On-Demand TV: Press Play

NEW YORK — Can video-on-demand score with consumers while keeping pace with the momentum generated by streaming rivals Netflix, Hulu and other over-the-top services?

Recent announcements — including Showtime’s summer launch of an OTT subscription service — reflect the shift in consumer viewing of quality TV content to the Web in general and mobile devices in particular.

As a result, TV everywhere, video-on-demand, digital ad insertion, electronic sell-through and over-the-top streaming are now mission-critical goals for distributors. Meanwhile, advertisers are experimenting with new platforms that are easier for consumers to access — and more difficult for distributors and advertisers to measure and monetize.

Some of the television industry’s brightest leaders deconstructed the VOD business at the OnDemand Summit, staged here last week by Multichannel News and Broadcasting & Cable. The conversation revealed major trends in the VOD portion of the TV ecosystem.


The cable industry’s TV everywhere effort — granting pay TV customers online access to cable fare once their payment status has been verified — continues to bulk up on programming even as competing OTT services continue to establish a bigger footprint in U.S. homes.

Nearly 10% of U.S. homes subscribe to broadband and an over-the-top video service, but don’t subscribe to a traditional cable bundle, per a recent Parks Associates study, TV Everywhere and the New World of OTT.

The firm also forecasted that OTT video-service subscription revenue will climb from nearly $9 billion in 2014 to more than $19 billion in 2019. “While operator attempts at TV everywhere have made little impact, OTT video services are experiencing a boom,” Brett Sappington, director of research at Parks Associates, said.

While some industry observers may argue about the significance of the inroads that TV everywhere has made over the past year — the Cable & Telecommunications Association for Marketing reports that more than 55% of consumers recognize and use TVE services from cable networks — it is clear that the category still has an uphill climb to slow down or stop the momentum garnered by the likes of Netflix, Hulu and Amazon.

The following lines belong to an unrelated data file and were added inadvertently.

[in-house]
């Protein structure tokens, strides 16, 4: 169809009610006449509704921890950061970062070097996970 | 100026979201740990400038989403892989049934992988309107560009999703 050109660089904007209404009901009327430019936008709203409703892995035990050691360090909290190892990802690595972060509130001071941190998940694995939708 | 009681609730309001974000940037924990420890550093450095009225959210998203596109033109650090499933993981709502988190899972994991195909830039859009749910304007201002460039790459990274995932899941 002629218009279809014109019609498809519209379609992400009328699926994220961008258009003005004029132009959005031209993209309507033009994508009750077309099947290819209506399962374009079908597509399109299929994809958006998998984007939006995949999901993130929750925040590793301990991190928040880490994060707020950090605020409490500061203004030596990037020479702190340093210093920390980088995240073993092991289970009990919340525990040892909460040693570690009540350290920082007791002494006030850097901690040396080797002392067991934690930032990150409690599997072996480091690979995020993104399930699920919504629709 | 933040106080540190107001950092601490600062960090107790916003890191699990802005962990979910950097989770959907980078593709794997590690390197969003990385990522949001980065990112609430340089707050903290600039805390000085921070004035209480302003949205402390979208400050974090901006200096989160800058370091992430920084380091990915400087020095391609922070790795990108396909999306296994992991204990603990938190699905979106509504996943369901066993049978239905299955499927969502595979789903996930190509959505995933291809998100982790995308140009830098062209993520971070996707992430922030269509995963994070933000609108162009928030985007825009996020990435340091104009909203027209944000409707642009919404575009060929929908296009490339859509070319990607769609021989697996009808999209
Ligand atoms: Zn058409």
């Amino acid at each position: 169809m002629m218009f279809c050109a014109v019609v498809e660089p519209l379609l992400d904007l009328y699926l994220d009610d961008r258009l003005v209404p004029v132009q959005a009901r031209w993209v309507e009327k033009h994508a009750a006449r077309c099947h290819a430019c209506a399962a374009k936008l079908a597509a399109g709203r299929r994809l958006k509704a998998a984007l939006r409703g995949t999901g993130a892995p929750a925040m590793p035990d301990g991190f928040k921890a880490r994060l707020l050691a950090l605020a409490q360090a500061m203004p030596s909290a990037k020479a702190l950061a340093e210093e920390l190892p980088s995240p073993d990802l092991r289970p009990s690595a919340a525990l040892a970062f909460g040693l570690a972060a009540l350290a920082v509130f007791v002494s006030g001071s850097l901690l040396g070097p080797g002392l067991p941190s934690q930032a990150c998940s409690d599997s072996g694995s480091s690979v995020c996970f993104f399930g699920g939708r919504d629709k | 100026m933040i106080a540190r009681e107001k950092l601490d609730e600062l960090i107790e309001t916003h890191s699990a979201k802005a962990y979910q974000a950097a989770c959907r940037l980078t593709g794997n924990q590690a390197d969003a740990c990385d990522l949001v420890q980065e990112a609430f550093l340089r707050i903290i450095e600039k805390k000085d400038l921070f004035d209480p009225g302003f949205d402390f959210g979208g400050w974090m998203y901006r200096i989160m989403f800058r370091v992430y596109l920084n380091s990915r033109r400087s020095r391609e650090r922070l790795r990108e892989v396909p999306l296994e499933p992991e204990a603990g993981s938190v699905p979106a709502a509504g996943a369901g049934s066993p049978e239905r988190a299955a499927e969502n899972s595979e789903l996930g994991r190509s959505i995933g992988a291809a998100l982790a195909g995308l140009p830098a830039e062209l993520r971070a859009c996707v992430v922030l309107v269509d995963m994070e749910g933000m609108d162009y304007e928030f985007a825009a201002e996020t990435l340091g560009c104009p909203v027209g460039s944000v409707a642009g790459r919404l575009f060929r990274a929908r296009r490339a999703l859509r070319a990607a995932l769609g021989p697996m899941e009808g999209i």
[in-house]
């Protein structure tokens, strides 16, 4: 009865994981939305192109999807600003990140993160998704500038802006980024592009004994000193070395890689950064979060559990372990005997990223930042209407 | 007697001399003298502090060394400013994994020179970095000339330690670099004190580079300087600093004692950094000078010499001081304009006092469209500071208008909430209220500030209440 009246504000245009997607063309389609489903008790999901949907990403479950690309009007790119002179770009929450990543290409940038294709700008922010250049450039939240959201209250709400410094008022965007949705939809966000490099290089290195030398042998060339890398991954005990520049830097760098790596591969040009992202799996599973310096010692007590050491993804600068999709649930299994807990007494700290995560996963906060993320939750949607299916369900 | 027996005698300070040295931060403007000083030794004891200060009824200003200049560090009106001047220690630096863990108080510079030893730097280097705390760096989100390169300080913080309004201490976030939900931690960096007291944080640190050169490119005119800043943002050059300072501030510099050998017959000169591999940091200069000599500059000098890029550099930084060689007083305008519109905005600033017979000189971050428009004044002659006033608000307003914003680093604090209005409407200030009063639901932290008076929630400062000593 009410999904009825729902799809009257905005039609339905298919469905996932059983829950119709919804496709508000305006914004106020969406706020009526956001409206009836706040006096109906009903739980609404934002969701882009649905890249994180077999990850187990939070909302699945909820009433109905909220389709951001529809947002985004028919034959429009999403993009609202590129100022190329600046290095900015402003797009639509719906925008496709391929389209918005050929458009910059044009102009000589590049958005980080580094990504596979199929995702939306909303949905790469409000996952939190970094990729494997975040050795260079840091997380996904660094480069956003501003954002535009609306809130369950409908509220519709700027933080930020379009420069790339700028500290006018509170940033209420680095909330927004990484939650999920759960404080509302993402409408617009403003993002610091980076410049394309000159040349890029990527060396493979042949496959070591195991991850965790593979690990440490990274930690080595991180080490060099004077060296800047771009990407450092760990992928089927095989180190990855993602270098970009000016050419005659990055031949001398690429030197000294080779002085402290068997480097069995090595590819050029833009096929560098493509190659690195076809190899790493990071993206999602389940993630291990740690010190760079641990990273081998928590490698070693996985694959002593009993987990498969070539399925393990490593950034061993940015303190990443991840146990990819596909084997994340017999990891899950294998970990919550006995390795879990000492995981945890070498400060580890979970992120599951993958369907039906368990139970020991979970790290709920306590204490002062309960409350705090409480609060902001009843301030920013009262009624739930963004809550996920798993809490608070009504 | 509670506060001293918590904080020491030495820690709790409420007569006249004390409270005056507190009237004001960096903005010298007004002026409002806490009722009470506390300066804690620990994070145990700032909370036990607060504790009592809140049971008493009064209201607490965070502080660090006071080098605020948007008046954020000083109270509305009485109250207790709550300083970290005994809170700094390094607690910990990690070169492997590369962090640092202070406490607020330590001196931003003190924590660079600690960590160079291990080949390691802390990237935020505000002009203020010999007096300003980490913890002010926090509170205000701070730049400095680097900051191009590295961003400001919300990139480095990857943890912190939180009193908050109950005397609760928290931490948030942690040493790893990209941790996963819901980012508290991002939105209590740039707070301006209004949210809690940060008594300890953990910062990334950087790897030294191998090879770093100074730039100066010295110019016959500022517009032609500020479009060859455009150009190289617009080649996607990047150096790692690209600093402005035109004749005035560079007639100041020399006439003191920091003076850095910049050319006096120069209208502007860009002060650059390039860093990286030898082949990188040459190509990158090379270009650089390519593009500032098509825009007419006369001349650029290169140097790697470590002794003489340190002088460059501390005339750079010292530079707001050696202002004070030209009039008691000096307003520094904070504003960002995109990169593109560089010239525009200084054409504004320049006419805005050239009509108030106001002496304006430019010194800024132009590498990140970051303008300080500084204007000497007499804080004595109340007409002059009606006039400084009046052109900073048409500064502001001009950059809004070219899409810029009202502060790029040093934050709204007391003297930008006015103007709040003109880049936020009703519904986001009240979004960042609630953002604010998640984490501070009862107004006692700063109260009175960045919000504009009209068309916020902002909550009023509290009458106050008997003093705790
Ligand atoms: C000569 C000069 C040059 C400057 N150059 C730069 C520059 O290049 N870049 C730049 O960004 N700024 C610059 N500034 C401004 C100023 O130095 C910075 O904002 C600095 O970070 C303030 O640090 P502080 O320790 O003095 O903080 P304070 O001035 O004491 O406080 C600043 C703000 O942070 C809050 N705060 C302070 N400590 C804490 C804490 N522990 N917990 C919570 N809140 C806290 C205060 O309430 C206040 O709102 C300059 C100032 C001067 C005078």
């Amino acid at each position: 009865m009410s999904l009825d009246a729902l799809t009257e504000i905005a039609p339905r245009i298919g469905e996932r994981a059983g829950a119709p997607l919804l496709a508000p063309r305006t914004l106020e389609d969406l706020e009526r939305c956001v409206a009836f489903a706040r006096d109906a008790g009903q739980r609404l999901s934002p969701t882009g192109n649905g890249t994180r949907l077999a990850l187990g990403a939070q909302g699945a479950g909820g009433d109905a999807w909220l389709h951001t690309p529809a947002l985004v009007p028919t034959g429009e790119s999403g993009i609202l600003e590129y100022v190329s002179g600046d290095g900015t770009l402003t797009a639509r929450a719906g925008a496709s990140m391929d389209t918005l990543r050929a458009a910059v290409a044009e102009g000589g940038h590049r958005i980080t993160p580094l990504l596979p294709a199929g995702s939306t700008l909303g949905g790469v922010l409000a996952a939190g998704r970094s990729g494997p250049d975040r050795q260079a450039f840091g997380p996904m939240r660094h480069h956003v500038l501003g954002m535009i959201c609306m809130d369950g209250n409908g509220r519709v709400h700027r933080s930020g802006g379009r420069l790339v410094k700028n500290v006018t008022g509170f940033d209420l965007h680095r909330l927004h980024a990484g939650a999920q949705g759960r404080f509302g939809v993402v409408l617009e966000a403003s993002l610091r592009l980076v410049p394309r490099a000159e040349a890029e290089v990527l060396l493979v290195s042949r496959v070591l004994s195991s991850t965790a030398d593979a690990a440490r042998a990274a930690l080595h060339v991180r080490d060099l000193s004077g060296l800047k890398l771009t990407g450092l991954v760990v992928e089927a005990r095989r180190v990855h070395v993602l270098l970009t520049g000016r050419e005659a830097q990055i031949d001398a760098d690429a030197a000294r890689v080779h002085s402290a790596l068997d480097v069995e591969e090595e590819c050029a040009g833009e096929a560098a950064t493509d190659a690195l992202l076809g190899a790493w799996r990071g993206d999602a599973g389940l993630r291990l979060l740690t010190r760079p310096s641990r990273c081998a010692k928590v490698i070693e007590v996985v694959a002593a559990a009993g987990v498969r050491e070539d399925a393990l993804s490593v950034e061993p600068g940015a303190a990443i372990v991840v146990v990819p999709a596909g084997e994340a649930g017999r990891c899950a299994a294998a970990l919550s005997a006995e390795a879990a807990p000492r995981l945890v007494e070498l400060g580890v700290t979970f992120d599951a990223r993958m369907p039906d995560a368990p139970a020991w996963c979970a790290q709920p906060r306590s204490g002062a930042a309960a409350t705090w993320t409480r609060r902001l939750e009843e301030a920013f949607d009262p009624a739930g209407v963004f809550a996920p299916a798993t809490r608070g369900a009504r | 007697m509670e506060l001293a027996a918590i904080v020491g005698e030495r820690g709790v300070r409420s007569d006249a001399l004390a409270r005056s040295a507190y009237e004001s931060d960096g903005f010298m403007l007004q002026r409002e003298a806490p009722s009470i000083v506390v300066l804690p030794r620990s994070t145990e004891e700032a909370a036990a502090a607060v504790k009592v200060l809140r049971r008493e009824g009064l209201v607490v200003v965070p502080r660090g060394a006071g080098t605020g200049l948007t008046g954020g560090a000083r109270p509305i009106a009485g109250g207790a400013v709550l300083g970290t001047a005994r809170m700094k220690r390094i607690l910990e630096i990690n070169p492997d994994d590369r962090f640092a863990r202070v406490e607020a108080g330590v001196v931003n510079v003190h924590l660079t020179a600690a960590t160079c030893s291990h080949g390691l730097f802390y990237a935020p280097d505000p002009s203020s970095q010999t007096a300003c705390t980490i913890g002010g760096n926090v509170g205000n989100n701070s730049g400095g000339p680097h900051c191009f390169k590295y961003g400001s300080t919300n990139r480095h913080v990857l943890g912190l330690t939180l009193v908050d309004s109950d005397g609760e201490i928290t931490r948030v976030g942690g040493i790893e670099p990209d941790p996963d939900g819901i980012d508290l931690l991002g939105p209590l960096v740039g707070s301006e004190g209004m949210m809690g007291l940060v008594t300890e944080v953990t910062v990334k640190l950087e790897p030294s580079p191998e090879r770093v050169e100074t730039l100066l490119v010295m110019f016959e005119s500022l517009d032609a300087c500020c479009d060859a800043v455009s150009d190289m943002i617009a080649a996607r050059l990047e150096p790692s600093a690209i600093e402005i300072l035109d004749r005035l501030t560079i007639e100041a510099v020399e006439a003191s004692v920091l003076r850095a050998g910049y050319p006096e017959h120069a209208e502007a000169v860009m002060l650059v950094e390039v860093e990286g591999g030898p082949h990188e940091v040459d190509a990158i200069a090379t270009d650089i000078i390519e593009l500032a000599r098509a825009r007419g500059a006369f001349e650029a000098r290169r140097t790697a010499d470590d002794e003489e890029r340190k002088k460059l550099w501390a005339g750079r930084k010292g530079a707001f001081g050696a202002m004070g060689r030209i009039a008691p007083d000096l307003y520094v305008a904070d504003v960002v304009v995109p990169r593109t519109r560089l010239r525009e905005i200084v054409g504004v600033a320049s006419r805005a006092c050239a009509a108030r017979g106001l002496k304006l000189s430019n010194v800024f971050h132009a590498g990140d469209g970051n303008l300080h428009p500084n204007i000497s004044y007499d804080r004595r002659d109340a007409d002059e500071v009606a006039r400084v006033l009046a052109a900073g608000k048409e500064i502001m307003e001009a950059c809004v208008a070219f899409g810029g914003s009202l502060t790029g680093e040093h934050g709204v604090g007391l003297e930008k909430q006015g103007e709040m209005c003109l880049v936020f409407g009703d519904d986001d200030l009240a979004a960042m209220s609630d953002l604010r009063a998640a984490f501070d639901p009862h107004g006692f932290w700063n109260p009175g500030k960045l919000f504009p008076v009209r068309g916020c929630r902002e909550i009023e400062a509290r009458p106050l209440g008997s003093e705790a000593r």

More than 90 networks are offering TV everywhere services on a subscriber-authenticated basis — with MLB Network last week becoming the first sports league-owned network to offer a TVE extension — but CTAM CEO John Lansing said creating a cohesive, TV everywhere message remains a challenge. A simpler subscriber-authentication process is also a factor that has hampered TVE’s development.

“The biggest limitation is that TV everywhere is not a consumer-facing brand,” Lansing said. “To communicate the value of the product without a single handle to the consumer is the biggest challenge.”

Developing a strong marketing message that spells out to consumers the virtues of TV everywhere offerings will also go a long way toward establishing a richer, deeper relationship with viewers.

Sean Riley, president and founder of Sean Riley Consulting, said the industry should use its promotional time to market the various TV Everywhere offerings that exist online and through other platforms.

“Once you hook your fans on your great content via digital platforms and VOD, you’ll deepen the relationship with those viewers, and they will come back to your linear channel on Thursday night to watch that big series premiere,” he said.

One of the advantages that MVPDs have over OTT services is the ability to offer recent episodes of cable network series almost immediately after they’ve aired on the linear channel, and distributors are beginning to exploit that advantage.


VOD is allowing viewers who normally wouldn’t have watched a particular show to “catch up” with it — especially if a program has generated buzz on social media or elsewhere — weeks after it premieres.

“This is how VOD is changing the economics,” Rentrak vice chairman and CEO Bill Livek Livek said. “After the third day, the majority of viewership is happening; in primetime, content with the Big Five [broadcast networks], in five or seven days, almost half of viewership is cumed up.”

The amount of programming available on VOD has helped drive its popularity, especially as full current seasons become more available. Called stacking, the practice of letting current-season eposides pile up so viewers can catch up has been a major initiative for Comcast, which has more than 550 series stacked on its VOD platform.